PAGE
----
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Twitter joke and Lord Judge-made law – without the ECHR bits

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It seems that giving the European Convention on Human Rights a good kicking is all the fashion at the moment. One expects the bully-boys of the Conservative Party to give the ECHR a bit of a bashing, aided at times by members of the rival UKIP gang. But when three well-dressed mature gentlemen with fob watches and silver handled canes hoved into view, surely one might have thought the bovver boys would flee, the decent old coves pick up the poor battered fellow, dust him down, press a half crown into his begrimed palm and send him peaceably on his way.

But no. Instead Lords Judge and Sumption and Laws LJ (for it was they) launched their hand-finished Grensons in a few well-aimed kicks at the supine body of law that is Strasbourg jurisprudence then stood back to let the nasty parties finish the job.

Former Lord Chief Justice Lord Judge is latest to give his view and his UCL lecture is here: Constitutional change; unfinished business. Lord Judge’s intervention has given rise to a curious suggestion – that in at least one case, Paul Chambers v DPP, (the Twitter joke trial) barristers deliberately avoided making ECHR Article 10 (freedom of expression) points as they knew he was “unfavourable” to them.

So the case of Chambers is presumably a textbook  example of how Lord Judge would like the law to operate – with rather less Strasbourg jurisprudence and rather more from the Common Law tradition and good old-fashioned judicial construction of legislation – British legislation.

The case involved Chambers, disappointed to find Doncaster Robin Hood airport was closed a week or so before he was to use it for flying to Belfast, tweeting (to the woman he was to meet there, but of course also to followers and anyone who spotted it): “Crap! Robin Hood Airport is closed. You’ve got a week and a bit to get your shit together otherwise I am blowing the airport sky high!!”

This was a joke but he was arrested, tried and found guilty of “sending by a public electronic communication network” a message of a “menacing character” contrary to s.127(1)(a) and (3) of the Communications Act 2003.

The matter was referred to the High Court, Lord Judge presiding, to answer various legal questions about whether the offence required intent to “menace” anybody, whether “of a menacing character” was “an objective question of fact for the Court to determine?” But also:

“(a) Did the Appellant’s act in posting the message engage his right to freedom of expression under Article 10(1) ECHR?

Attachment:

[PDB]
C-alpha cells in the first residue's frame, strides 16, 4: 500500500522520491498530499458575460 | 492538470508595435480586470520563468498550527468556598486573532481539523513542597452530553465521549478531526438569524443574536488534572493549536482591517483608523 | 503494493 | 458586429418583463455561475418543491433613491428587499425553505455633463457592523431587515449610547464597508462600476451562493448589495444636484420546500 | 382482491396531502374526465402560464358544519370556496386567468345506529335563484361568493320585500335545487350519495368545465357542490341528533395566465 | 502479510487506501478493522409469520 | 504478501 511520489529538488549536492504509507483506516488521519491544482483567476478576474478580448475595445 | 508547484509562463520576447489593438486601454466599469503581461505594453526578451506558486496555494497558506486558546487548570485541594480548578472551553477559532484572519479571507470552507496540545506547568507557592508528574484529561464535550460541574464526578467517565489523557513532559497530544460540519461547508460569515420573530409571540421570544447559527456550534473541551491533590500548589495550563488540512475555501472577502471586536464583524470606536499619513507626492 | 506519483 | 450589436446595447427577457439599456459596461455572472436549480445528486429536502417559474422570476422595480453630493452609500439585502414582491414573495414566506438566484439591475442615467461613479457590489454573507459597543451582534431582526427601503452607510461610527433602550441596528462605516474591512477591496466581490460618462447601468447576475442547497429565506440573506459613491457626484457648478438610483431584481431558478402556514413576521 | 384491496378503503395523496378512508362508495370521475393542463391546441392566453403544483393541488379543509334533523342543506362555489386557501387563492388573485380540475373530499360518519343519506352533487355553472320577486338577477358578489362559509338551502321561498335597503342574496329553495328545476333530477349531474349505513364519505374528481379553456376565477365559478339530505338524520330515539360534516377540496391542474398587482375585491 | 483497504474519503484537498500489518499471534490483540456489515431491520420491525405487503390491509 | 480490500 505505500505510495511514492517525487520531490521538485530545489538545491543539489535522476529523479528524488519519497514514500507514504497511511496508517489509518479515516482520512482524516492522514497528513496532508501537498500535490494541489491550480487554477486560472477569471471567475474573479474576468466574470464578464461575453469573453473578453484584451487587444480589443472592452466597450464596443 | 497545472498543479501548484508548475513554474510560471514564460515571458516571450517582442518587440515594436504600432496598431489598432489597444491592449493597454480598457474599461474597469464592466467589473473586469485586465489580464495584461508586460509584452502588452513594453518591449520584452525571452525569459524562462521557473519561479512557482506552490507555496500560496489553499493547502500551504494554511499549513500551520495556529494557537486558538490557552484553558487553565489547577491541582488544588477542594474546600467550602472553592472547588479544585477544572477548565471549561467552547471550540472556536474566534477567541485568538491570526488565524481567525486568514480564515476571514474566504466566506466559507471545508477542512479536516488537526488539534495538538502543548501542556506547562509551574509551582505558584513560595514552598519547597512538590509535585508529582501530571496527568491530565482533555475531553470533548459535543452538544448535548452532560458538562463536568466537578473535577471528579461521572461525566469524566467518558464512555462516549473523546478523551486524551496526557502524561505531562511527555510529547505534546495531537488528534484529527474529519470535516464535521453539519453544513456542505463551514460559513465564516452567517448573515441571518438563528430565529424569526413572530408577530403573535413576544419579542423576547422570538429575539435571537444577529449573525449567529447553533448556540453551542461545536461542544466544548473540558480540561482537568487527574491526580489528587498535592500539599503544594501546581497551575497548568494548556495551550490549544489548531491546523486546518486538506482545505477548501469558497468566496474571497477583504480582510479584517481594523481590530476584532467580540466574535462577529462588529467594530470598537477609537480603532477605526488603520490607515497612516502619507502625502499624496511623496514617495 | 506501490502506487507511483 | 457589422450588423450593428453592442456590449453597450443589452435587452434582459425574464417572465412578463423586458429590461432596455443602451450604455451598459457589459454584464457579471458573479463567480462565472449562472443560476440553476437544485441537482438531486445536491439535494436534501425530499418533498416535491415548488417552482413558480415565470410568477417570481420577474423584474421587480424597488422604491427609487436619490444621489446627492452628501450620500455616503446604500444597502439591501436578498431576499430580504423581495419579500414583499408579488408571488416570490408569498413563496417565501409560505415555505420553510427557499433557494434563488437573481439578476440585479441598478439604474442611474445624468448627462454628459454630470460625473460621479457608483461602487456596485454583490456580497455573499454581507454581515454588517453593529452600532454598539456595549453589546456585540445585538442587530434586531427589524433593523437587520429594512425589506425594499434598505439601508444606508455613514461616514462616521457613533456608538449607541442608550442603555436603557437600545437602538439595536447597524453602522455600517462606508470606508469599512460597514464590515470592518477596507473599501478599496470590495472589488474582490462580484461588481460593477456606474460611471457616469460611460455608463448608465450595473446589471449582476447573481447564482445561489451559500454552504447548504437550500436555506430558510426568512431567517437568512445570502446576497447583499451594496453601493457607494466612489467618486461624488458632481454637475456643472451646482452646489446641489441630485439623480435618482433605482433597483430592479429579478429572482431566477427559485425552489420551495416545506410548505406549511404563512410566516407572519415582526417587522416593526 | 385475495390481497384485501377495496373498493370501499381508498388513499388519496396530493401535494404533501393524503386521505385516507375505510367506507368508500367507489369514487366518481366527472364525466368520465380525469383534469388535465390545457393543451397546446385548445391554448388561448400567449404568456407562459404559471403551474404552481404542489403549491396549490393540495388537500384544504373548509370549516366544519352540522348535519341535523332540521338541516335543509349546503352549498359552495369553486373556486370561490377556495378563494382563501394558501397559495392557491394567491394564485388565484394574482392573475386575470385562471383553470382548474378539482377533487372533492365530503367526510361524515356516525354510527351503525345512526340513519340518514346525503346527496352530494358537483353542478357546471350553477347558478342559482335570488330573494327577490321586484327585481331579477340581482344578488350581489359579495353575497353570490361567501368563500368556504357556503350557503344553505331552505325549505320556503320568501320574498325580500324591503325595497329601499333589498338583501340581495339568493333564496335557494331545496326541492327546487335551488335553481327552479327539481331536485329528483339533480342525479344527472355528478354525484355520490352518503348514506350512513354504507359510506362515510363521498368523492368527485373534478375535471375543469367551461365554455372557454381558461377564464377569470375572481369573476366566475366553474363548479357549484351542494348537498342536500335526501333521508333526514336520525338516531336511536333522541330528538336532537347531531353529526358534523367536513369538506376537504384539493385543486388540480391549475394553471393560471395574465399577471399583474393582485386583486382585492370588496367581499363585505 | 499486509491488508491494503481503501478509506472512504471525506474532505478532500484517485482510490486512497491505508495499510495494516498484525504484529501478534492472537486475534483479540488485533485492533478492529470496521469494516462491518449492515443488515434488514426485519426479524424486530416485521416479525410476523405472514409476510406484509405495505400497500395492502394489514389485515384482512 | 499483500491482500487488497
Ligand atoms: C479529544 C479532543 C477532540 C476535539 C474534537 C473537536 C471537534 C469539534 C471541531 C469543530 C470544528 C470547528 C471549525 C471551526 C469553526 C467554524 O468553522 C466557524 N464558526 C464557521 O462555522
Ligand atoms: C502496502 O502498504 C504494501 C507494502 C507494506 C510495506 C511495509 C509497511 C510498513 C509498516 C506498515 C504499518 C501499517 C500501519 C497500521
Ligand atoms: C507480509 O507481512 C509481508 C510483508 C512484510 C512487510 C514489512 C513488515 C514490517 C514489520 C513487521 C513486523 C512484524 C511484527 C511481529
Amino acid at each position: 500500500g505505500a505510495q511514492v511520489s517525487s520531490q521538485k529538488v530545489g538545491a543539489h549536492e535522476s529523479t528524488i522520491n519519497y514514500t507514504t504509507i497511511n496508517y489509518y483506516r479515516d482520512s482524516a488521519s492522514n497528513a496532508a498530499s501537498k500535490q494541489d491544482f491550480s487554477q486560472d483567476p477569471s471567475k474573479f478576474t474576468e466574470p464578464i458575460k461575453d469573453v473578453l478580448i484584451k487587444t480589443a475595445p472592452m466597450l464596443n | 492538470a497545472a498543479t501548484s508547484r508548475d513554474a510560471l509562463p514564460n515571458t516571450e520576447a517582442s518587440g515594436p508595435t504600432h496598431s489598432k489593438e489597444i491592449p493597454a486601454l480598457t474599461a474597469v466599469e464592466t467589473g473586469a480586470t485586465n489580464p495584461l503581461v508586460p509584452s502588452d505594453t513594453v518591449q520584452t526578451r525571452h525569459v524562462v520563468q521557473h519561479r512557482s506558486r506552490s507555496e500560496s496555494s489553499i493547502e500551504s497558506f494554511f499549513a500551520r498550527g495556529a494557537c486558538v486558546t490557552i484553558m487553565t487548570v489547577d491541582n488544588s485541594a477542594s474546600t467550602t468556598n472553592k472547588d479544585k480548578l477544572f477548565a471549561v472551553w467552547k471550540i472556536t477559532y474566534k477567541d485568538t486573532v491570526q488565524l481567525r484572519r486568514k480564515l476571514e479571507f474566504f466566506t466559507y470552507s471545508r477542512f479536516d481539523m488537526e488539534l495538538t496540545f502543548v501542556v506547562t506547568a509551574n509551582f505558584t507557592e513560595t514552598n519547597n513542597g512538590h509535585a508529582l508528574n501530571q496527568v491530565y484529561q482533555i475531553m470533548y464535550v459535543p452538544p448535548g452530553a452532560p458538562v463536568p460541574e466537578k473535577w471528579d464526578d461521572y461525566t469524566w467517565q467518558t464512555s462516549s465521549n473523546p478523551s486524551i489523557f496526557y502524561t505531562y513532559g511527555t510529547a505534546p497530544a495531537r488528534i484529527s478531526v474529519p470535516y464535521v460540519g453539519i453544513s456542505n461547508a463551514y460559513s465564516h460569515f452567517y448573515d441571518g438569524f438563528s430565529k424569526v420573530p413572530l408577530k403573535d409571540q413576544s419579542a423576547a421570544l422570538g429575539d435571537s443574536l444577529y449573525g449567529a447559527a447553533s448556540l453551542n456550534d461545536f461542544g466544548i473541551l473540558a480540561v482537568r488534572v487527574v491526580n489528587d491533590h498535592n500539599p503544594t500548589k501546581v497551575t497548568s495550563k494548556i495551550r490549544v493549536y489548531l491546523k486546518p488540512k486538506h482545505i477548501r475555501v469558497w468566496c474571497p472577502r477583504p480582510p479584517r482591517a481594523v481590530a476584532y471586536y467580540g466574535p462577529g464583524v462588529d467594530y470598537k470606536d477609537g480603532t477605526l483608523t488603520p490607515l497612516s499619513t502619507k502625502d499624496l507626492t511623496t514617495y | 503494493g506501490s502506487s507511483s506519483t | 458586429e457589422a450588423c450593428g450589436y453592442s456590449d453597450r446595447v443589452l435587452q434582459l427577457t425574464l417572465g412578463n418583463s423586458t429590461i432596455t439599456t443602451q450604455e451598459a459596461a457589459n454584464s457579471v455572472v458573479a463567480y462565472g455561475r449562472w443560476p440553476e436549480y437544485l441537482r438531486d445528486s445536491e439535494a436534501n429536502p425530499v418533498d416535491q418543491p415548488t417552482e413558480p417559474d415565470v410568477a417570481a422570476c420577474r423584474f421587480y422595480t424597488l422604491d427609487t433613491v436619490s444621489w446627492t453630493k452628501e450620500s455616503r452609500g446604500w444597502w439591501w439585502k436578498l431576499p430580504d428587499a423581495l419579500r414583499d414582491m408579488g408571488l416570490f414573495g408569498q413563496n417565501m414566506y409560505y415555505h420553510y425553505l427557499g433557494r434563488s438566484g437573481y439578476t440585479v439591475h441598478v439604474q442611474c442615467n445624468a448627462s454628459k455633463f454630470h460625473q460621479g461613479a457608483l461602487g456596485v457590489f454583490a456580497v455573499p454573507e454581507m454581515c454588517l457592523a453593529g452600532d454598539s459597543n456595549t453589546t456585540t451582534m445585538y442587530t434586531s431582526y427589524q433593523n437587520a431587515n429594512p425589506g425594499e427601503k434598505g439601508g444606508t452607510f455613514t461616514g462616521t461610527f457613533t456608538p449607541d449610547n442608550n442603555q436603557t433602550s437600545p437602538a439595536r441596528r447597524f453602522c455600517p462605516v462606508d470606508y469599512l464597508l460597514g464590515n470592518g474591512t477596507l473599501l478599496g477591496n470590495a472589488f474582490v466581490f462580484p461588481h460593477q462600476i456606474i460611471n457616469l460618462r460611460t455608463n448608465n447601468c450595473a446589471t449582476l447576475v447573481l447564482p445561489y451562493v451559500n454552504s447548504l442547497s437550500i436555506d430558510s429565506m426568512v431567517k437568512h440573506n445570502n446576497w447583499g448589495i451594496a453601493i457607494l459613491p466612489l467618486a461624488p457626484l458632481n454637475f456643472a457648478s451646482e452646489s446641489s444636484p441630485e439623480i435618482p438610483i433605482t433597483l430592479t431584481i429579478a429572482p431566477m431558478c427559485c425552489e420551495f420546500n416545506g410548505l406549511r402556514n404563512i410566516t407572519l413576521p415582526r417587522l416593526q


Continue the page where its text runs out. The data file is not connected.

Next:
(b) If so, did his conviction and sentence amount to an ‘interference’ with the exercise of that right?

(c) If so, was that interference necessary in a democratic society for one of the reasons listed in Article 10(2)?

Rather than go to the ECHR or Strasbourg jurisprudence Lord Judge preferred to set the issue in the context of President Roosevelt’s four “essential freedoms” (freedom of speech, of religion, freedom from want, freedom from fear). Judge asserts as a general truth, rather than proves as a legal fact, that the 2003 legislation would not affect rudeness, banter, satire or humour:

“Satirical, or iconoclastic, or rude comment, the expression of unpopular or unfashionable opinion about serious or trivial matters, banter or humour, even if distasteful to some or painful to those subjected to it should and no doubt will continue at their customary level, quite undiminished by this legislation.”

With an obscure reference to unbowdlerised Shakespeare, that is all he has to say about the freedom of speech issue. The rest of his judgment is a perfectly reasonable consideration of whether the tweet could have been menacing in reality and also, in passing, of the mens rea (ie intent) issue. He concluded that there was no evidence anyone found the tweet menacing so “on an objective assessment, the decision of the Crown Court that this ‘tweet’ constituted or included a message of a menacing character was not open to it. On this basis, the appeal against conviction must be allowed.” On whether Article 10 was engaged – nothing.

‘The public would be very wrong to take this as a green light to say whatever they want on social media, without consequence. I expect to see the police and CPS bring similar cases to court’ – Chris Watson

Chambers was acquitted, so has no reason to complain, but the Article 10 point was put to Lord Judge (though apparently not argued by the defence) and he was silent on it. He was asked to make a judgment “according to conventional canons of construction [judicial analysis] or with the benefit of Article 10 ECHR and Section 3 of the Human Rights Act 1998”. He did the former, not the latter.

Does this matter? Chambers’ victory was hailed as a victory for free speech (despite very little in the judgment about free speech), not least by that great proponent of Roosevelt’s first essential freedom Louise Mensch (then Chambers’ MP) who said: “When Parliament returns we will be asking searching questions about why freedom of speech was trashed [by the Crown Prosecution Service].”

In contrast Chris Watson, a social media expert at the law firm CMS Cameron McKenna, said: “The public would be very wrong to take this as a green light to say whatever they want on social media, without consequence. I expect to see the police and CPS bring similar cases to court in an attempt to correct public misconceptions on where the law stands.”